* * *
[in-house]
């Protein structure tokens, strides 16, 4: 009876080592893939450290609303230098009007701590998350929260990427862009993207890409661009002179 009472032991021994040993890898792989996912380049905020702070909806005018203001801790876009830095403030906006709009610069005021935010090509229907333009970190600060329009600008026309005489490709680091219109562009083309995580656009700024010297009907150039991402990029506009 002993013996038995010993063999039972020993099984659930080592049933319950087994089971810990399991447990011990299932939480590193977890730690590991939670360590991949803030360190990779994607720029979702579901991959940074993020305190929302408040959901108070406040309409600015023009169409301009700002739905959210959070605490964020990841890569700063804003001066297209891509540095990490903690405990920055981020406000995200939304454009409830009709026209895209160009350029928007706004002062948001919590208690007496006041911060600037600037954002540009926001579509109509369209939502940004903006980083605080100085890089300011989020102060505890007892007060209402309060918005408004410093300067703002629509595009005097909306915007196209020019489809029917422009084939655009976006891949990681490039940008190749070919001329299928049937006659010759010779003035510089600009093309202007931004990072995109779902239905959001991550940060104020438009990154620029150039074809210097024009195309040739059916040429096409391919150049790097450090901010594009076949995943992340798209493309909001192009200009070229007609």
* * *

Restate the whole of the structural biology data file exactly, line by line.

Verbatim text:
[in-house]
């Protein structure tokens, strides 16, 4: 009876080592893939450290609303230098009007701590998350929260990427862009993207890409661009002179 009472032991021994040993890898792989996912380049905020702070909806005018203001801790876009830095403030906006709009610069005021935010090509229907333009970190600060329009600008026309005489490709680091219109562009083309995580656009700024010297009907150039991402990029506009 002993013996038995010993063999039972020993099984659930080592049933319950087994089971810990399991447990011990299932939480590193977890730690590991939670360590991949803030360190990779994607720029979702579901991959940074993020305190929302408040959901108070406040309409600015023009169409301009700002739905959210959070605490964020990841890569700063804003001066297209891509540095990490903690405990920055981020406000995200939304454009409830009709026209895209160009350029928007706004002062948001919590208690007496006041911060600037600037954002540009926001579509109509369209939502940004903006980083605080100085890089300011989020102060505890007892007060209402309060918005408004410093300067703002629509595009005097909306915007196209020019489809029917422009084939655009976006891949990681490039940008190749070919001329299928049937006659010759010779003035510089600009093309202007931004990072995109779902239905959001991550940060104020438009990154620029150039074809210097024009195309040739059916040429096409391919150049790097450090901010594009076949995943992340798209493309909001192009200009070229007609």